The Periods in the History of the English Language

September 10th, 20112:10 pm

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The Periods in the History of the English Language

I. Old English (500-1100 AD)

West Germanic invaders from Jutland and southern Denmark: the Angles (whose name is the source of the words England and English), Saxons, and Jutes, began populating the British Isles in the fifth and sixth centuries AD. They spoke a mutually intelligible language, similar to modern Frisian—the language of northeastern region of the Netherlands – that is called Old English. Four major dialects of Old English emerged, Northumbrian in the north of England, Mercian in the Midlands, West Saxon in the south and west, and Kentish in the Southeast.

These invaders pushed the original, Celtic-speaking inhabitants out of what is now England into Scotland, Wales, Cornwall, and Ireland, leaving behind a few Celtic words. Also influencing English at this time were the Vikings. Norse invasions, beginning around 850, brought many North Germanic words into the language, particularly in the north of England, and influenced grammar greatly.

Old English, whose best known surviving example is the poem Beowulf, lasted until about 1100. This last date is rather arbitrary, but most scholars choose it because it is shortly after the most important event in the development of the English language, the Norman Conquest.

II. The Norman Conquest and Middle English (1100-1500)

William the Conqueror, the Duke of Normandy, invaded and conquered England and the Anglo-Saxons in 1066 AD at the battle of Hastings. The new overlords spoke a dialect of Old French known as Anglo-Norman. The Normans were also of Germanic stock and Anglo-Norman was a French dialect that had considerable Germanic influences in addition to the basic Latin roots. As a result, many words commonly used by the aristocracy have Romanic roots and words frequently used by the Anglo-Saxon commoners have Germanic roots (not always, of course). Sometimes French words replaced Old English words, other times, French and Old English components combined to form a new word, or even two different words with roughly the same meaning survive into modern English.

In 1204 AD, King John lost the province of Normandy to the King of France. This began a process where the Norman nobles of England became increasingly estranged from their French cousins. England became the chief concern of the nobility, rather than their estates in France, and consequently the nobility adopted a modified English as their native tongue. About 150 years later, the Black Death (1349-50) killed about one third of the English population. The laboring and merchant classes grew in economic and social importance, and along with them English increased in importance compared to Anglo-Norman. This mixture of the two languages came to be known as Middle English. The most famous example of Middle English is Chaucer’s Canterbury Tales.

By 1362, the linguistic division between the nobility and the commoners was largely over, in that year, the Statute of Pleading was adopted, which made English the language of the courts and it began to be used in Parliament.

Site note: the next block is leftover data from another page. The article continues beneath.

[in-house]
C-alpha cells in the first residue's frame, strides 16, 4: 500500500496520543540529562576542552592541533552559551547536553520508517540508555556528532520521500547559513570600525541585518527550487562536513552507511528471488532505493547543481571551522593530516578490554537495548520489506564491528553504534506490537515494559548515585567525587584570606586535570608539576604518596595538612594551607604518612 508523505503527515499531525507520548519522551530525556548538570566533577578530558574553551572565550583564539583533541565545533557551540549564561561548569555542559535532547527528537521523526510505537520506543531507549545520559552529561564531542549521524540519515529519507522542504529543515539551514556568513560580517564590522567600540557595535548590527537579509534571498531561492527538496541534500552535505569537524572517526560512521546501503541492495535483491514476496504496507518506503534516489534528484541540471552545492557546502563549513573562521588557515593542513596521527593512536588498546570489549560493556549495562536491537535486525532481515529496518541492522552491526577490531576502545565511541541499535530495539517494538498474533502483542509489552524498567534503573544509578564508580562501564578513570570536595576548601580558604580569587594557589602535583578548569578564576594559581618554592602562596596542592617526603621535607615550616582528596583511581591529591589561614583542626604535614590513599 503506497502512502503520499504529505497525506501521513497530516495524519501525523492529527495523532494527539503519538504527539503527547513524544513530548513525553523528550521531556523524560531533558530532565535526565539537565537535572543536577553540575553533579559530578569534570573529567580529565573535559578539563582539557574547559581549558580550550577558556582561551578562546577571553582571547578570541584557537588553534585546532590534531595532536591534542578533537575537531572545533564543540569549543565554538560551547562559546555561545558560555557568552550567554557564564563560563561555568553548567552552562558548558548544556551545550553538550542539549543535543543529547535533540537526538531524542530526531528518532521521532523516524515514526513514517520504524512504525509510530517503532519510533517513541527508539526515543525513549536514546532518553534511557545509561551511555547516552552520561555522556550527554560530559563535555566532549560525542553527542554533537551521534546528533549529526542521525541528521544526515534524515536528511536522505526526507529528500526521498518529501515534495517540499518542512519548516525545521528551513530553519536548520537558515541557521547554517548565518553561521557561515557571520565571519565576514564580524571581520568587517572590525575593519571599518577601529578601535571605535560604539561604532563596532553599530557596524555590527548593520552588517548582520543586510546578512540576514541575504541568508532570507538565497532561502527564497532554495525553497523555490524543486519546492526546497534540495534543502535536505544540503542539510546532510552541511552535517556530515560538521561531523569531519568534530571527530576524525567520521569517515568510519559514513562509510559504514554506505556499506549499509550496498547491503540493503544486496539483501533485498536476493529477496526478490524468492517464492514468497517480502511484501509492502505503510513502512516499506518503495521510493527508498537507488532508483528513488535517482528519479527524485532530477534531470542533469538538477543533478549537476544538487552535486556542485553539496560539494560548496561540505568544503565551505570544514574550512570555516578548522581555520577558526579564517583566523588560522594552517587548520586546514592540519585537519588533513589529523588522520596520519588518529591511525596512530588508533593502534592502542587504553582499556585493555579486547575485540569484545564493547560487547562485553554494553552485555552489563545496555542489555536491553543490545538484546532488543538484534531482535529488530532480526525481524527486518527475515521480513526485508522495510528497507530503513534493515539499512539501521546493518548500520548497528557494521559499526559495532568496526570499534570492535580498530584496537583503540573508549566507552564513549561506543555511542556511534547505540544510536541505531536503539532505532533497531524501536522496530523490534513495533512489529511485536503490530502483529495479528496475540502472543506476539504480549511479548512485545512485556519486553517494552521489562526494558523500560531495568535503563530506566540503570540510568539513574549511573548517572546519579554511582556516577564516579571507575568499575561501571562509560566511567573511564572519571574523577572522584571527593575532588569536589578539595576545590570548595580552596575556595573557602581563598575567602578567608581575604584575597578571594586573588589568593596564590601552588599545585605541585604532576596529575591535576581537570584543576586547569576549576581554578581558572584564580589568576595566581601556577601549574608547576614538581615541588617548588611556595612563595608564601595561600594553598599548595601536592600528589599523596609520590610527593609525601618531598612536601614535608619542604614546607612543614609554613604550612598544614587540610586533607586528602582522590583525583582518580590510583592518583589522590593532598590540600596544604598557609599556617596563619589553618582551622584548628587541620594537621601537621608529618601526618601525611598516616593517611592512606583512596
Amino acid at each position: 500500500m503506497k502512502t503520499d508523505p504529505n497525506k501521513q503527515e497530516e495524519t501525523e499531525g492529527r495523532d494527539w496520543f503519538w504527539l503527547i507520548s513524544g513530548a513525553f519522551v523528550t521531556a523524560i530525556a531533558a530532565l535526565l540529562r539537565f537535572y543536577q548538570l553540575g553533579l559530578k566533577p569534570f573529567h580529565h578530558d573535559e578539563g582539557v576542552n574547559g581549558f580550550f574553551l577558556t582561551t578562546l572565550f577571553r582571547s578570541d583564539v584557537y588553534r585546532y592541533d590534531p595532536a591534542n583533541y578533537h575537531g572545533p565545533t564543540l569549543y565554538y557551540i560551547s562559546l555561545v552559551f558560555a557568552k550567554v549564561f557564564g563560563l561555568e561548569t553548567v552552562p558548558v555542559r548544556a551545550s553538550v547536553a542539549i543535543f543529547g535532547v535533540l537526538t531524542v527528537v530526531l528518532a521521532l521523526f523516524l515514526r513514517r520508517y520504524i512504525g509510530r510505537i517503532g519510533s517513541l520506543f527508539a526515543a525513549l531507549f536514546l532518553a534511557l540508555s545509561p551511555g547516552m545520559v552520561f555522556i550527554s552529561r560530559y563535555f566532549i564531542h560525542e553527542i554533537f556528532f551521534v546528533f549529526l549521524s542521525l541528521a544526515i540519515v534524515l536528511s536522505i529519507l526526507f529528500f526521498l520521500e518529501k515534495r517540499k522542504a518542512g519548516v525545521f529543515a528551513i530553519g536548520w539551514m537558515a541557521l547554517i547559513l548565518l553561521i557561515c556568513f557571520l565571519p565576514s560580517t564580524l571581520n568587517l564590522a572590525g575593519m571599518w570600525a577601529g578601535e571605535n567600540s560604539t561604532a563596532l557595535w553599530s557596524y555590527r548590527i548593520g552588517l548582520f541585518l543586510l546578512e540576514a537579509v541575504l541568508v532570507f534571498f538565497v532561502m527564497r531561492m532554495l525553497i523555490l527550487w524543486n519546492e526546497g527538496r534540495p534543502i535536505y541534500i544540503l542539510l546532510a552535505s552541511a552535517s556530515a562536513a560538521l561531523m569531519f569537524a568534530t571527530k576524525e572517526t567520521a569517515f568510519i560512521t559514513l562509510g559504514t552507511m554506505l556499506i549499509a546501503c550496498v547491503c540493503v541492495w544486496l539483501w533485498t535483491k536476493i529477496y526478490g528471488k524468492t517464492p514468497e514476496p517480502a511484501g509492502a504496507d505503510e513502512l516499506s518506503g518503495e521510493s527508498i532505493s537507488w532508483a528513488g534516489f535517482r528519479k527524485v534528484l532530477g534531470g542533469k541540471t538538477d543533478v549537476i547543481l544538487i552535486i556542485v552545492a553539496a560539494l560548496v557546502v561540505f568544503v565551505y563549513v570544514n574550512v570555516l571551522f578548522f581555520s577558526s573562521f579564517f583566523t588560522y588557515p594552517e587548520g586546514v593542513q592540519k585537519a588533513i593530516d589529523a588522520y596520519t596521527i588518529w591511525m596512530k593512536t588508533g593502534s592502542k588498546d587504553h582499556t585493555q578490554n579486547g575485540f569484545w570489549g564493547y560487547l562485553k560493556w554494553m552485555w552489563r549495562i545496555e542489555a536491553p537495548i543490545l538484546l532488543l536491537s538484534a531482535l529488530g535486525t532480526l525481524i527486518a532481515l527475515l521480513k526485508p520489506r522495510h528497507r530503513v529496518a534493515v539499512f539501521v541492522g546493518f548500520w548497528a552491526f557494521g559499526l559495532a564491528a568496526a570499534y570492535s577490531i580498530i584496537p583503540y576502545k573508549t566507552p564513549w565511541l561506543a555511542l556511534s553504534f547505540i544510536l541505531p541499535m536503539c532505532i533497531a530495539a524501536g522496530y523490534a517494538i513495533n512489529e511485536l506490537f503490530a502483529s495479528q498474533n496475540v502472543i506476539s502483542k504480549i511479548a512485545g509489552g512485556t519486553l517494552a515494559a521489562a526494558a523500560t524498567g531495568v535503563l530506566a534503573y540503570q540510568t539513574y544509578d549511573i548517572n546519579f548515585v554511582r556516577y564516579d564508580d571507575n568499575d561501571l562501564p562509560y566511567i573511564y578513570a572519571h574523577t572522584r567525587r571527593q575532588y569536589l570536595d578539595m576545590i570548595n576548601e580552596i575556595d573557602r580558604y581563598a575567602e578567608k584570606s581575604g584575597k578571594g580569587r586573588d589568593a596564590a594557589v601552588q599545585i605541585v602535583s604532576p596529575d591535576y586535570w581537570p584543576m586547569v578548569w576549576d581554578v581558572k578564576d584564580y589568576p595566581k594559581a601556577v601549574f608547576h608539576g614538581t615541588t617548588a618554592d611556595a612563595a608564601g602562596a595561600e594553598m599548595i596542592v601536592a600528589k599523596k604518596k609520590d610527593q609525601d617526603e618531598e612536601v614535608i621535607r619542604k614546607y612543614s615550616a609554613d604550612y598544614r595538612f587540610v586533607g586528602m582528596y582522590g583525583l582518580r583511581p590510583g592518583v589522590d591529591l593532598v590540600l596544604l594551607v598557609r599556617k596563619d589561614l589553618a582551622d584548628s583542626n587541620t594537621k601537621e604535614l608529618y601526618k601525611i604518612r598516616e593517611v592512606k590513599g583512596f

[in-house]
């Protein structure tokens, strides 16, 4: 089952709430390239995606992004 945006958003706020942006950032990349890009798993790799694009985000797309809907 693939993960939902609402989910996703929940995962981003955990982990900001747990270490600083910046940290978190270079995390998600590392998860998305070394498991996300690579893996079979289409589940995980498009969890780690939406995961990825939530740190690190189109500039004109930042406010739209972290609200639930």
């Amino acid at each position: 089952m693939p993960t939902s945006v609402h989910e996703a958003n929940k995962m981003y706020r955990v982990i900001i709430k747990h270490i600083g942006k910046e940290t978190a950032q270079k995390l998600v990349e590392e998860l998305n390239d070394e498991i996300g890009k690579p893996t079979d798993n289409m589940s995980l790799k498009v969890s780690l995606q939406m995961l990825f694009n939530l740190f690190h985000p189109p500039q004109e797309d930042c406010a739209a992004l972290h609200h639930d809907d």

The Middle English period came to a close around 1500 AD with the rise of Modern English.

III. Modern English (1500-nresent)

1. Early Modern English (1500-1800)

The next wave of innovation in English came with the Renaissance. The revival of classical scholarship brought many classical Latin and Greek words into the Language.
Elizabethan English, has much more in common with our language today than it does with the language of Chaucer. Many familiar words and phrases were coined or first recorded by Shakespeare, some 2,000 words and countless catch-phrases are his.

Two other major factors influenced the language and served to separate Middle and Modern English. The first was the Great Vowel Shift. This was a change in pronunciation that began around 1400. Long vowel sounds began to be made higher in the mouth and the letter “e” at the end of words became silent. In linguistic terms, the shift was rather sudden, the major changes occurring within a century. The shift is still not over, however, vowel sounds are still shortening although the change has become considerably more gradual.

The last major factor in the development of Modern English was the advent of the printing press. William Caxton brought the printing press to England in 1476 (the first printed book in Britain – translation of the History of Troy). Books became cheaper and as a result, literacy became more common. The printing press brought standardization to English. The dialect of London, where most publishing houses were located, became the standard. Spelling and grammar became fixed, and the first English dictionary was published in 1604.

2. Late-Modern English (1800-Present)

The principal distinction between early- and late-modern English is vocabulary. Pronunciation, grammar, and spelling are largely the same, but Late-Modern English has many more words. These words are the result of two historical factors. The first is the Industrial Revolution and the rise of the technological society. This necessitated new words for things and ideas that had not previously existed. The second was the British Empire. At its height, Britain ruled one quarter of the earth’s surface, and English adopted many foreign words and made them its own.

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